On Friday, Chris Metzen stood on stage carrying a Doomhammer and wearing an Alliance hoodie. Yes, something very odd was going to happen to World of Warcraft.

For a man known for his love of the Horde (indeed it sometimes feels like company policy), it was remarkable but even more amazing was his declaration that Blizzard would be introducing a new expansion with a neutral faction playable by both Horde and Alliance but without a main antagonist.

Antagonists have been a vital part of the WoW storyline … Onyxia, Nefarian, Ragnaros, Illidan, Kil’Jaeden, Malygos, Yogg Saron, Arthas, Nefarian (again), Onyxia (for like the third time), Cho’gall, Sinestra, Ragnaros (twice!) and Deathwing. All these bosses have threatened Azeroth and it’s people. They forced us, its Champions, to take a stand for the sake of all those who cannot fight. They’ve also acted as a focal point which has, on occasion, allowed both Horde and Alliance to look past their common enmity and join together for the common good.

Not any more. Mists of Pandaria will be the first expansion without this antagonist, this focal point. Instead it’s all about the continuing conflict between the Horde and the Alliance. This has been the driving force of the game from Day One however it’s only since Cataclysm that the devs have really upped the anti. When Deathwing sundered Azeroth, land and resources became finite, territory shifted and there was a sense that the battle for survival of the races and factions just became that little bit more difficult. As a result we’ve seen Garrosh and his forces marching across Ashenvale and the Forsaken have advanced into Gilneas, forcing the Worgen to return to the Alliance.

WoW Pandaren Concept

Will these mighty warriors and their land inflame the conflict between Horde and Alliance?

The addition of the Pandaren makes this a fascinating moment in Azerothian history. This peaceful race has been hidden from history for ten millennia and it seems an odd concept that they should put aside their own peaceful nature and join one of two warring factions. How does this work? How can they fight seriously when their loyalties most likely lie with their own people? There’s this enduring image from BlizzCon of Horde and Alliance meeting on the battlefield, both with Pandaren in their ranks who wave at their brethren on the opposing faction as if they were old friends.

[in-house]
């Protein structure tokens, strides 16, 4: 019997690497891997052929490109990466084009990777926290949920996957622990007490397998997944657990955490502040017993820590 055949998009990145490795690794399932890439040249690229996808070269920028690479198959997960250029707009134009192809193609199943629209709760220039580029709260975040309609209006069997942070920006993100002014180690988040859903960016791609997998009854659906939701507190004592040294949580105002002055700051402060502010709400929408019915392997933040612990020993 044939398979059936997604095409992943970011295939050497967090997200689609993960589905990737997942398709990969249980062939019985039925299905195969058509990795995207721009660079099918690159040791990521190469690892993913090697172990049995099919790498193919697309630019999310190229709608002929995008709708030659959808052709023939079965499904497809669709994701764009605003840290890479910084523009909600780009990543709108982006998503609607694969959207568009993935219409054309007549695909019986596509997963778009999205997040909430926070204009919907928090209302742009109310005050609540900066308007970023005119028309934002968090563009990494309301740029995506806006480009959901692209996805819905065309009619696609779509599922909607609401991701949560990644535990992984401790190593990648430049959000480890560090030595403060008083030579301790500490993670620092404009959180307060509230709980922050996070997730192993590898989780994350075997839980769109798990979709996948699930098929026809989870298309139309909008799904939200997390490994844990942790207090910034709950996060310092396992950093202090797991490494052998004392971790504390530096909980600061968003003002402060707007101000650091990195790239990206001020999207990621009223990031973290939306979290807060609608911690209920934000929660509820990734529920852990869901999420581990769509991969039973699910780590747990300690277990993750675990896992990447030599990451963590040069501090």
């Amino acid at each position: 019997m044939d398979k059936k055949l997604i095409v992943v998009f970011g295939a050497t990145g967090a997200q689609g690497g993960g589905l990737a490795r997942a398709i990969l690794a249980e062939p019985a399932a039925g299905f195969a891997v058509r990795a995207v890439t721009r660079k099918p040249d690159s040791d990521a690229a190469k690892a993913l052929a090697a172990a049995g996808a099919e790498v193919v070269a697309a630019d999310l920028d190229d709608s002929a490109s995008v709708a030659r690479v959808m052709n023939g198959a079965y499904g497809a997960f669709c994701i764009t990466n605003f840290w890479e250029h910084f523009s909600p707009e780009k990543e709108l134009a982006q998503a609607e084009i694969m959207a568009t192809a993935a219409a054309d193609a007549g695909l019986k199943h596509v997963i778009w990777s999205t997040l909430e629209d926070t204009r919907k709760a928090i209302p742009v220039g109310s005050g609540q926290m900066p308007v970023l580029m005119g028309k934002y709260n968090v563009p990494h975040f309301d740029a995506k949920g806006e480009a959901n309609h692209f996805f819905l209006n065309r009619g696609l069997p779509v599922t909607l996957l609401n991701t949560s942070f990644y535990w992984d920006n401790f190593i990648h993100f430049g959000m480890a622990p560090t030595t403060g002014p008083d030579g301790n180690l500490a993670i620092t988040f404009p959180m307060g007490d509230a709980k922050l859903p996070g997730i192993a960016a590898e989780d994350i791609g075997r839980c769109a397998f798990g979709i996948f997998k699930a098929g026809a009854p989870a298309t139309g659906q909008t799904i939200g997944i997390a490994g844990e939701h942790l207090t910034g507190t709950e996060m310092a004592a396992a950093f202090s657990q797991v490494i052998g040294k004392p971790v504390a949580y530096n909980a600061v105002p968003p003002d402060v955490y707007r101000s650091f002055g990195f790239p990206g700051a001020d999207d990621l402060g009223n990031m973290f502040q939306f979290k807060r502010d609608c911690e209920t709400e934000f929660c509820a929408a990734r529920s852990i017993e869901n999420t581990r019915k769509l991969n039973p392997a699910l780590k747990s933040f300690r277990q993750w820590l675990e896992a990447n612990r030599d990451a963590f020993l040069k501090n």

The lack of an antagonist is, in some ways, a refreshing change. It will, no doubt, make relations between the two sides worse. Indeed it’s not a great leap to assume the presence of the Pandaren and their lush, untouched homeland, will also make things more complex. After all, if you needed resources and they appeared on a gilded platter, you’d be tempted too. But will Garrosh and Varian succumb to their baser instincts or rise above them and embrace the Pandaren for what they are, not what they have?

This really is a game-changing concept though, new ground and a proper chance to forge ahead when it comes to the key foundations of the MMO. It’s a welcome change after the formulaic feel of most titles out on the market. Blizzard have taken the rulebook and ripped it up and this only means good things for us.

So while the specifics of the expansion (eg the Pandaren) might have quite a few players amazed/flabbergasted/pleased as punch, it’s really the dawning of a new era for Azeroth and for massively multiplayer online games in general. This is Day One of a new age and it’s going to get more interesting from here on in.

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Last Updated: Mar 29, 2016